Australian Dance Reviews

Sydney Dance Company’s ‘Orb’: Eastern mysticism meets urban mythology

Sydney Dance Company in Cheng Tsung-lung's 'Full Moon'. Photo by Pedro Greig.
Sydney Dance Company in Cheng Tsung-lung's 'Full Moon'. Photo by Pedro Greig.

Roslyn Packer Theatre, Sydney.
29 April 2017.

Sydney Dance Company’s latest work, Orb, was met with great anticipation and proved to be a timely and successful double bill with works choreographed by Rafael Bonachela, artistic director of Sydney Dance Company, and visiting guest choreographer, Cheng Tsung-lung, artistic director of Cloud Gate II.

Sydney Dance Company's 'Orb'. Photo by Pedro Greig.

Sydney Dance Company’s ‘Orb’. Photo by Pedro Greig.

With Taiwanese origins, Cloud Gate II is causing a stir in the contemporary dance world, and the cross-cultural contrast it provides in Orb is a cross-cultural masterstroke. 

The excitement was mutual for both directors to find the opportunity to work together. Tsung-lung expressed his feelings following Bonachela’s invitation to come and work with Sydney Dance Company on Orb, saying, “I had a special feeling here in my heart, and I wanted to put that feeling in a suitcase and come to Sydney.”

Both works highlight the primacy of the circular symbols – the full moon and ocho (the figure “8”) – to blend the ancient and modern, in a search for ways of expressing the inexpressable or inarticlate feelings.

The program is in two sections, with each choreographer creating his own work with individual composers and costume designers around the concept of Orb and with the company’s dancers split between the two pieces.

Tsung-lung’s Full Moon opens the evening, with the intoxication of a forest full of promise and uncertainty under a full moon. Various characters arrive, mythical, mesmerising; it feels like a southeast Asian Midsummer Night’s DreamIn fact, it is a work inspired by ancient Chinese poetry from the seventh century BC.

Sydney Dance Company in Cheng Tsung-lung's 'Full Moon'. Photo by Pedro Greig.

Sydney Dance Company in Cheng Tsung-lung’s ‘Full Moon’. Photo by Pedro Greig.

As Tsung-lung explains, “Why do people dance? …when we search to express emotions and words are not enough. I often have a feeling tingling deep in my heart, difficult to express in words. I hope to convey this feeling through dance, through the myth and the moon.”

With a distinctly southeast Asian score, incorporating chimes, bells and tenuous strings, we find ourselves within an ethereal environment where the mythical characters seek to explore their unique forms of expression in “the pursuit of having the understanding of the full moon at all times.”

The individual costumes designed by Huai-chih Fan highlight both the individuality of the dancers’ expression, as well as the effortless flow of circular movements. It is as if we hear gurgling water flowing in an ancient and sacred garden. The moon gods and godesses have come out to dance in all their diversity.

Sydney Dance Company in Cheng Tsung-lung's 'Full Moon'. Photo by Pedro Greig.

Sydney Dance Company in Cheng Tsung-lung’s ‘Full Moon’. Photo by Pedro Greig.

Reminding us of Shiva, or an Indonesian sculpture, draped in pieces of red cloth, Latisha Sparks’s dancing is mesmerising, bold and beautiful. In her powerful dance, there is almost a magical strength in her movements as she leaps and twists, yet remains closely connected to the ground.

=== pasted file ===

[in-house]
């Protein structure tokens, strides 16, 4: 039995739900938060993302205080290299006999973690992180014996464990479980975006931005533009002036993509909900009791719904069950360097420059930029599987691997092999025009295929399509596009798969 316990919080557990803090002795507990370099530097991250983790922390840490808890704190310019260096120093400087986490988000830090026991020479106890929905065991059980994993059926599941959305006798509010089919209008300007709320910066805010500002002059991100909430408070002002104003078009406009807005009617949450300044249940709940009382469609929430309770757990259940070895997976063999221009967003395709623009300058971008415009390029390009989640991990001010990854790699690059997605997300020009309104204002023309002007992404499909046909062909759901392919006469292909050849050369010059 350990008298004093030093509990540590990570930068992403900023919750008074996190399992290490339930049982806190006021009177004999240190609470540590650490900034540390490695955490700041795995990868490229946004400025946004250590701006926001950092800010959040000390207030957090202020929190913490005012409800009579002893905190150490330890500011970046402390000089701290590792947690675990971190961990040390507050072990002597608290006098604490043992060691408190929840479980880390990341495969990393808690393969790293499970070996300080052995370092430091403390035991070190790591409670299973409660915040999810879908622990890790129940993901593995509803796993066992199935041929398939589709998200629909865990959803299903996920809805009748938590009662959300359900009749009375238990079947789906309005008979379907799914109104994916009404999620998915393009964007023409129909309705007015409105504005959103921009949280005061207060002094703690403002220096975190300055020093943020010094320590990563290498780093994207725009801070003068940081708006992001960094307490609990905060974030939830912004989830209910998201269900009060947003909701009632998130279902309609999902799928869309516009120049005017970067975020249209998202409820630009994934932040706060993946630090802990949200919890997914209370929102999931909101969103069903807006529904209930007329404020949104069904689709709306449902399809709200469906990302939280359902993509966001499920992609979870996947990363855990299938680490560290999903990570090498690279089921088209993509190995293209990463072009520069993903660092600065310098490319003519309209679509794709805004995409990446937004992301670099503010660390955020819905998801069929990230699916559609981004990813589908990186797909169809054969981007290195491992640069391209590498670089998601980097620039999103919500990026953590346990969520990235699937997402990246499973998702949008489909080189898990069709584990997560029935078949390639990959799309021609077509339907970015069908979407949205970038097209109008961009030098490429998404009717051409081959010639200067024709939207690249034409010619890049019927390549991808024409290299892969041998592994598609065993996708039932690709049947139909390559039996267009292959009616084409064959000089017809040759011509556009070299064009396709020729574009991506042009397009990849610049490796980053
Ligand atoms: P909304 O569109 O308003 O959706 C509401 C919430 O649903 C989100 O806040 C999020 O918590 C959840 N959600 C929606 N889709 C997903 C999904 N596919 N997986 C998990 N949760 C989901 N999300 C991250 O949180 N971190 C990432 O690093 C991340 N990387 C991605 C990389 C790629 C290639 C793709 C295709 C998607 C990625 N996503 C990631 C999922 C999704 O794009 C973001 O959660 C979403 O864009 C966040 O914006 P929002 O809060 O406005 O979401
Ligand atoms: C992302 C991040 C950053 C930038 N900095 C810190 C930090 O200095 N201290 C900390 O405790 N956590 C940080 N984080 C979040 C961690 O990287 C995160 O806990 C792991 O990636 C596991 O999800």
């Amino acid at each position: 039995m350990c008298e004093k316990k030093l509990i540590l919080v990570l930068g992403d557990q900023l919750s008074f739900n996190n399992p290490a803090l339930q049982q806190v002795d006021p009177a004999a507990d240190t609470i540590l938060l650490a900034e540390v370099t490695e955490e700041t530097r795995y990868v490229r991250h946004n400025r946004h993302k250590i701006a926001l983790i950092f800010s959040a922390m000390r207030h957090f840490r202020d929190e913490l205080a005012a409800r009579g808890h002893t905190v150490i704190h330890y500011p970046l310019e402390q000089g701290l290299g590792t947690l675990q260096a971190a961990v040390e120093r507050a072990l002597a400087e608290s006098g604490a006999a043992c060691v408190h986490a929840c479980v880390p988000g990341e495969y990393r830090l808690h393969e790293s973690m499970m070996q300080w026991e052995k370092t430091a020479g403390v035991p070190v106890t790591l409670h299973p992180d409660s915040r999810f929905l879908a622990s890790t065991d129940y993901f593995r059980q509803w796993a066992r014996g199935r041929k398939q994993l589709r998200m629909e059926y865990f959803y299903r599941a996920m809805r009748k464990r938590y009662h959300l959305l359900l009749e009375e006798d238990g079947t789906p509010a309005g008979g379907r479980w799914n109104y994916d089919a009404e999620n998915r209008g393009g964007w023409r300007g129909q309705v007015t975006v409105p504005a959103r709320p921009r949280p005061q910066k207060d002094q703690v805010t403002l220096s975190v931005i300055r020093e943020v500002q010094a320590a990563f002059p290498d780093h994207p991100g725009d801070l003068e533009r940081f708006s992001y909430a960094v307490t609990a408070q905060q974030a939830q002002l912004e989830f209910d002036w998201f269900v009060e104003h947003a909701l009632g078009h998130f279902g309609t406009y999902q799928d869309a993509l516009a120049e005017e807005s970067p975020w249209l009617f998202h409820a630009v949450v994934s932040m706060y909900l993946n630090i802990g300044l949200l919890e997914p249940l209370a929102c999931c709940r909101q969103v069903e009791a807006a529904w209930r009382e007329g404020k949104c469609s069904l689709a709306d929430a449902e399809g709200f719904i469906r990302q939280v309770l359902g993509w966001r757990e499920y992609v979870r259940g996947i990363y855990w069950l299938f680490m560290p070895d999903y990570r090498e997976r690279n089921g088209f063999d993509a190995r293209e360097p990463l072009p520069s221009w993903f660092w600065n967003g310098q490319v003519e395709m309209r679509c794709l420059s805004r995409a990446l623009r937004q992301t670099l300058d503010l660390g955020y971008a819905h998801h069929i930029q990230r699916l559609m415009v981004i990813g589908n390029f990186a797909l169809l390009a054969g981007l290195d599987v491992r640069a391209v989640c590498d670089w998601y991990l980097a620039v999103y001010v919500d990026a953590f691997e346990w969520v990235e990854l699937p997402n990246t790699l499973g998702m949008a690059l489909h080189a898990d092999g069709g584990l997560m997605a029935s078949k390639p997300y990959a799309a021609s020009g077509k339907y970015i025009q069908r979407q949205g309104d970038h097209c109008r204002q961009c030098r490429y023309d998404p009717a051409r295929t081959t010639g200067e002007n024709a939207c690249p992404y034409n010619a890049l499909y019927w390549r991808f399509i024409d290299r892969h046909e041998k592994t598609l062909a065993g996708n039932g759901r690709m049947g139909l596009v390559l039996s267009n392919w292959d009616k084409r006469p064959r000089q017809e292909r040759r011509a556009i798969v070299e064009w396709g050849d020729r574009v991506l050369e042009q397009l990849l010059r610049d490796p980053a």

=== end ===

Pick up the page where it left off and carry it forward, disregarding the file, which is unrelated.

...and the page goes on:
In sharp contrast to the Full Moon mysticism and dreamy surrreality, Bonachela’s Ocho transports us to the gritty super-reality of a city, with its imposing concrete solidity and the concept of separate spaces – “inside” and “outside”.

We see the eight dancers inside a glass room, looking out at the world, looking at us, the audience. And as they open the door and cross the line between inside and outside, each dancer’s movements search to express their own unique relationship with the stark urban reality in an attempt to find their own way of being, their own path. 

Within this architectural landscape, the individual “watches and is watched”. It is the individual who must defend and find his place in this harsh landscape, and it is the humanity of the individual that Bonachela seeks to explore in this work.

Sydney Dance Company in Rafael Bonachela's 'Ocho'. Photo by Pedro Greig.

Sydney Dance Company in Rafael Bonachela’s ‘Ocho’. Photo by Pedro Greig.

“It was a chance to focus on each dancer and their uniqueness,” Bonachela explains. “It is a very different way for me to approach a dance piece.”

The circular, supple movements juxtapose against the harsh angular and geometric urban setting, brilliantly collaborated between lighting designer Damien Cooper and set designer David Fleischer.

The musical score by Nick Wales is a surprising but powerful mix of “disguised trumpets” to provide an undercurrent of power and authority, followed by haunting dreamtime singing. In this work, Bonachela has departed from lightness and lyricism, and has excelled in producing a grounded, gritty dance piece; each dancer is mesmerising and intriguing.

Sydney Dance Company in Rafael Bonachela's 'Ocho'. Photo by Pedro Greig.

Sydney Dance Company in Rafael Bonachela’s ‘Ocho’. Photo by Pedro Greig.

The program in its totality seems to juxtapose contrasting elements: the mythical vs. the real, the natural vs. the artificial, the forest vs. the city, mortals vs. immortals. But in his commentary, Bonachella suggests that by turning the Ocho, or figure eight, on its side, we come to the infinity symbol, with the two works flowing into each other, into an infinite loop orbiting the sun and the moon – the cycle of life.

By Elizabeth Ashley of Dance Informa.

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